|Title||International Launch of the World Banks Global Development Finance 2006 Report|
|Venue||Institute of Southeast Asian Studies (ISEAS) and the World Bank|
International Launch of the World Bank’s Global Development Finance 2006 Report
Mr Mansoor Dailami
Head, Development Finance Group
Development Economic Vice Presidency
The World Bank
Mr Hans Timmer
Head, Global Economics Trends Group
The World Bank
Date: Friday, 2 June 2006
Time: 2.30 pm – 4.00 pm
Venue: Seminar Room II, ISEAS
Mansoor Dailami is the lead author of the Global Development Finance Report (2006). In the World Bank, he holds the position of Head of the Development Finance Group, Development Economic Vice Presidency. Since joining the Bank in 1986, he has served in team leader capacity at the World Bank Institute (WBI) and in the South Asia region, where he also headed the Economic Unit of the Banks India Country Office. Before joining the Bank, he worked at the United Nations Secretariat in New York, Massachusetts Institute of Technology, and New York University. Mr Dailami has degrees from the London School of Economics and Harvard University.
Hans Timmer is the Head of the Global Economics Trends Group of the World Bank. He is responsible for international economic analyses and forecasts, including short- and medium-term prospects for developing countries, as well as long-term international scenarios that describe the progress of developing countries towards the Millennium Development Goals. He holds a Masters degree in econometrics from Erasmus University in Rotterdam, and has also studied at the University of Lodz in Poland.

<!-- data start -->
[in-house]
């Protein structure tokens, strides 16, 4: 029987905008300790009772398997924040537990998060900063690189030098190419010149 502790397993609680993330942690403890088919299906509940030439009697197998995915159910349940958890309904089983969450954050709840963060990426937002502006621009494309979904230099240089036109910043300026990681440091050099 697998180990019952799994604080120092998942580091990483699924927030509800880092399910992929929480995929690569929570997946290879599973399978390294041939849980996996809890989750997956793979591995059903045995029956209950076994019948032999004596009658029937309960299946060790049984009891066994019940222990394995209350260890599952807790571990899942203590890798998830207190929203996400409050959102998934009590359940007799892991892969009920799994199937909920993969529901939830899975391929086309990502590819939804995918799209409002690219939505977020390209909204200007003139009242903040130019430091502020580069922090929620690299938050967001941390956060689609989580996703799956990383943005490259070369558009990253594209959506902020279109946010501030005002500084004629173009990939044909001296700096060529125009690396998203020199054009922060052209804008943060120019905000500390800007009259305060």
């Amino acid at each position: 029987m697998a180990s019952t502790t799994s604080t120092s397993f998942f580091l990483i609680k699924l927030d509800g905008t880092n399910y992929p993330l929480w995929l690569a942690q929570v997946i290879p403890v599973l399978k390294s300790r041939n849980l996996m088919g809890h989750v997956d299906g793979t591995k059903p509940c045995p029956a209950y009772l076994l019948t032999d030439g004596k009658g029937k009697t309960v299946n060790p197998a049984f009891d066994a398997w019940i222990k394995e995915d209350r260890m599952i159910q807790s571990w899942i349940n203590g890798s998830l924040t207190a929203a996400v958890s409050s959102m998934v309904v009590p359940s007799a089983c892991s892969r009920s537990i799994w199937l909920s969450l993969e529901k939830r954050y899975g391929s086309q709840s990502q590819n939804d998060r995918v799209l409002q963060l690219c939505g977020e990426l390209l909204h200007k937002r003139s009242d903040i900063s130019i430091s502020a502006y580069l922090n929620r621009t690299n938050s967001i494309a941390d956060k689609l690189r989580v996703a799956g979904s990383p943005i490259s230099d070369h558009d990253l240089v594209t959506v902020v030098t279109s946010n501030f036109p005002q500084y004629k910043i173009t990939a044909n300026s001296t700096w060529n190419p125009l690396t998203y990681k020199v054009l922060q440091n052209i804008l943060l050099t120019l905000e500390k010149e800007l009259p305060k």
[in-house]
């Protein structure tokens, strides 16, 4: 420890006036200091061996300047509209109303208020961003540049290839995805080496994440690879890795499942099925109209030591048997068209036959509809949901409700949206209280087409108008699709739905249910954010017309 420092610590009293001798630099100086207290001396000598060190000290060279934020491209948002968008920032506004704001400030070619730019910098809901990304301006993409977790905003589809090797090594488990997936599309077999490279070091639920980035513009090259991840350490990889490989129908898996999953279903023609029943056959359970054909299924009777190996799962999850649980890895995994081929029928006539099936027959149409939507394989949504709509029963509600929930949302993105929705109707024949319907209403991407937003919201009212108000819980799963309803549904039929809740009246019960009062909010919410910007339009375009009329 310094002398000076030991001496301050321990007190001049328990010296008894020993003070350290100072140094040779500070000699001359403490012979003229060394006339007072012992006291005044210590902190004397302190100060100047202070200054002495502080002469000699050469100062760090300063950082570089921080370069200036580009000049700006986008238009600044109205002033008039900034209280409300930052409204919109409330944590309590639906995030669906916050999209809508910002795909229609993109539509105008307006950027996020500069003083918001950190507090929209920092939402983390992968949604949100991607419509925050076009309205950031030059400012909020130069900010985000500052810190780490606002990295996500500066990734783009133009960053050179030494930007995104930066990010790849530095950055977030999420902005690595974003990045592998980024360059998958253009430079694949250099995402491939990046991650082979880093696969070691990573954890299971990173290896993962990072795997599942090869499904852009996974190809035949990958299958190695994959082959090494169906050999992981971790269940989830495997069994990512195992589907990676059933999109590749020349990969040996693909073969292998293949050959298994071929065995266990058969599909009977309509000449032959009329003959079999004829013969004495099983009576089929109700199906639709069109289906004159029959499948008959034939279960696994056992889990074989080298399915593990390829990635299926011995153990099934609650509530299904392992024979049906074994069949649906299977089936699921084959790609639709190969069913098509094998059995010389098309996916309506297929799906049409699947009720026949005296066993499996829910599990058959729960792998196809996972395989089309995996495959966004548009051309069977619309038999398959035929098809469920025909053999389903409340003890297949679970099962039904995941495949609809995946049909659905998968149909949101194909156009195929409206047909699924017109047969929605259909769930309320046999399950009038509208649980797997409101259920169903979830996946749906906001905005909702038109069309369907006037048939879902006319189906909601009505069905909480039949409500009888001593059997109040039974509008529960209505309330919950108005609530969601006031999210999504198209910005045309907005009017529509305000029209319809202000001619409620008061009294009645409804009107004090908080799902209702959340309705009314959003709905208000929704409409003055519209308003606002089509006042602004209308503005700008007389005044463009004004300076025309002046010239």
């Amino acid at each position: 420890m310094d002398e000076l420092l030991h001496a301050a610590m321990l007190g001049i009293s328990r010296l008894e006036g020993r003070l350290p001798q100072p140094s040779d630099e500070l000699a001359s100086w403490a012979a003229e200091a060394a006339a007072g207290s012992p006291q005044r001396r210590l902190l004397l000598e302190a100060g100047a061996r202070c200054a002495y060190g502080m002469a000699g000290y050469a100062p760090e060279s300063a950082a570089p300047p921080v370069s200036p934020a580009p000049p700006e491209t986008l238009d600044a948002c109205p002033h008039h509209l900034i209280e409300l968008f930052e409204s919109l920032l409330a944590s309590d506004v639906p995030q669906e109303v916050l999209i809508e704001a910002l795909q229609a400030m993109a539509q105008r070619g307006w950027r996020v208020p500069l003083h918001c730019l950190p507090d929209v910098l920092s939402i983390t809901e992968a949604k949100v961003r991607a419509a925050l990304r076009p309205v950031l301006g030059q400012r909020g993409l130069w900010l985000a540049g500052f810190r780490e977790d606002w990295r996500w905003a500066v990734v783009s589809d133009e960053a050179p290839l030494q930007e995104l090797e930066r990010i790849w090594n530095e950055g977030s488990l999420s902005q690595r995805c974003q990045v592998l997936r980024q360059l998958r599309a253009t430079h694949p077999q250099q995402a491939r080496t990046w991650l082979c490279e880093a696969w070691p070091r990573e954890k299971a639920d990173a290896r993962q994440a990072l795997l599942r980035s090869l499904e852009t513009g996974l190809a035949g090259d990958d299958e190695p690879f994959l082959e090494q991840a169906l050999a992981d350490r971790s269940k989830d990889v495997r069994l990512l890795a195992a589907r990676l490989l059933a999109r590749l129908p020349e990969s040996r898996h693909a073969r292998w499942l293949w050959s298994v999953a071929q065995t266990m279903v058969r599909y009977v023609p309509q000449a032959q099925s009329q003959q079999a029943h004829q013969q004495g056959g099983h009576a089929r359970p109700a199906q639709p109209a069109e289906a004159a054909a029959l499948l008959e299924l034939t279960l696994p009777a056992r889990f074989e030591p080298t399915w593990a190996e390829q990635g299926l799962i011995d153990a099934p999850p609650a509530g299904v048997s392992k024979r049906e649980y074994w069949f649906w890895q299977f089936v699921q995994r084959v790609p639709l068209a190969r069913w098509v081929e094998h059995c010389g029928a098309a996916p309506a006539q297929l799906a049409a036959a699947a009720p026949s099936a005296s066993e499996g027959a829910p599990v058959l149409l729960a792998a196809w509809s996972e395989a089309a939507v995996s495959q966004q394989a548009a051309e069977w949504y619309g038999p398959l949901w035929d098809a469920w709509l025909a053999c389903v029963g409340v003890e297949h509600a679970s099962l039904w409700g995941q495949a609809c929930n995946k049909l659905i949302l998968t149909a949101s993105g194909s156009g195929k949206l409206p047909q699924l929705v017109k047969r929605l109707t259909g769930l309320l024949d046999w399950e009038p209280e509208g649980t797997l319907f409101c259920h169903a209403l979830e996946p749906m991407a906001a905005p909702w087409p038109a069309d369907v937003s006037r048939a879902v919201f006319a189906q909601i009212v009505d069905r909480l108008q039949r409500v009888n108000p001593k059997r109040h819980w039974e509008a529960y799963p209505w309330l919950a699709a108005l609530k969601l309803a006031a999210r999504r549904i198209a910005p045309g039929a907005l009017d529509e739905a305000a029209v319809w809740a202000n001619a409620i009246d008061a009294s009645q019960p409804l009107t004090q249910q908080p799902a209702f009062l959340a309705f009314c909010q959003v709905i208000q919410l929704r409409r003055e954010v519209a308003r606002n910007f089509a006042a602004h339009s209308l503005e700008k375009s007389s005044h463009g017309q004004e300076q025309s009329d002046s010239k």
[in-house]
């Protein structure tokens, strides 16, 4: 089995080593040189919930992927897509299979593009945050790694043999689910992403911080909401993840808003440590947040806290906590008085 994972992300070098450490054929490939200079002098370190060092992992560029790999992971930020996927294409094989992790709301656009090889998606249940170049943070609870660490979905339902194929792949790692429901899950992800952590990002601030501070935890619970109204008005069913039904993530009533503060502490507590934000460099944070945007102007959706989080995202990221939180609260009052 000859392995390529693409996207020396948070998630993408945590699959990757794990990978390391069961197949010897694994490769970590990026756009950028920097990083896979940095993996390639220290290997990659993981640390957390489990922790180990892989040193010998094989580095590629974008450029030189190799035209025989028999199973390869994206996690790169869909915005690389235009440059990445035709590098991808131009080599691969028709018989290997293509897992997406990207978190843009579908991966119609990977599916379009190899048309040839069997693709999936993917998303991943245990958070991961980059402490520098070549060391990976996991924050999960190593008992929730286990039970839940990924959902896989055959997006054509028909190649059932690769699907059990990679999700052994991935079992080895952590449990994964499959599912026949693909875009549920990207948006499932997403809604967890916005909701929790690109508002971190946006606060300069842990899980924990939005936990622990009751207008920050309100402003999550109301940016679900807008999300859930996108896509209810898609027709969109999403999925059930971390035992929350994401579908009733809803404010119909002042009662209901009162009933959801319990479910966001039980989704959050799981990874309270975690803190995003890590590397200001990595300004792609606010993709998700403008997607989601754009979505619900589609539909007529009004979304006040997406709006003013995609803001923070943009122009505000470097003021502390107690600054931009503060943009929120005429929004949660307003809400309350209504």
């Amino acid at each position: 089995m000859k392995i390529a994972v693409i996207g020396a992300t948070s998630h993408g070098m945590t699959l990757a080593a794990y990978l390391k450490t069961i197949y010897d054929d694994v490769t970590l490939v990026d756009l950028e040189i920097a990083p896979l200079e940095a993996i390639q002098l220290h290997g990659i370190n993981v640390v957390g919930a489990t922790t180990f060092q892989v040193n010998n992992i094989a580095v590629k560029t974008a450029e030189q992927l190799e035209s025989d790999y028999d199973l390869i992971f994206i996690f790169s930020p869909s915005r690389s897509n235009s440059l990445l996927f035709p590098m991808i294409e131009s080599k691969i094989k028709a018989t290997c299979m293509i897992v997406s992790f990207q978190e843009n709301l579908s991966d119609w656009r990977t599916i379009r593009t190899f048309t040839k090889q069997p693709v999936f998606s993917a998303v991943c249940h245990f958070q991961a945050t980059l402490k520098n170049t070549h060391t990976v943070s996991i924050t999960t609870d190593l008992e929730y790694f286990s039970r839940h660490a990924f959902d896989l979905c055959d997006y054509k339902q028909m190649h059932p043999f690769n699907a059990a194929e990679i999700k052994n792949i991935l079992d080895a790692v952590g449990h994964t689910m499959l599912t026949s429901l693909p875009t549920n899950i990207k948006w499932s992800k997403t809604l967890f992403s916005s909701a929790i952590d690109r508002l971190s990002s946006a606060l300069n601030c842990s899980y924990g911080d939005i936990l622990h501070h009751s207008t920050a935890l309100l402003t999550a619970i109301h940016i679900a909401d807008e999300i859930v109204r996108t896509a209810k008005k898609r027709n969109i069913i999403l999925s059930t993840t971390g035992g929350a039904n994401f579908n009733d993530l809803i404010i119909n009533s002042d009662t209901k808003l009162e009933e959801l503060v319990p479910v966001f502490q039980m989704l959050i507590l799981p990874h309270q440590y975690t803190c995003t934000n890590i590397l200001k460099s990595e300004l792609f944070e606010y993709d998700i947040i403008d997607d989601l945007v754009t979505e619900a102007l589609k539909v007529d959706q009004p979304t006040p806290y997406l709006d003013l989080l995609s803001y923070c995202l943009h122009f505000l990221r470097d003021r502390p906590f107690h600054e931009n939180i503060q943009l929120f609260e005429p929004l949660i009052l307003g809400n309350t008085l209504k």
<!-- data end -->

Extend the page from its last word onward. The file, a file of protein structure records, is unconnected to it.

In 2005, global private capital flows, bonds, loans and portfolio and foreign direct investment to developing and transition countries hit a record high of US$483 billion, reinforcing a trend underway since 2002. This sharp rise came despite uncertainty about high oil prices, rising global interest rates and growing global payments imbalances. A large proportion of these flows went to middle income countries that have taken advantage of the surge to improve their external debt profiles and build foreign exchange reserves.
Why is this happening, and what are the reasons underpinning these trends? What can governments learn from these trends, and how can potential investors take advantage of opportunities arising from them? The GDF Report will investigate these questions, and will highlight specific prescriptions to the international policy and investor communities. It will also touch on the favourable regulatory and financial climates that encourage such capital surges, particularly in the context of uncertain global economic conditions in the near future.
You are cordially invited to the Seminar.
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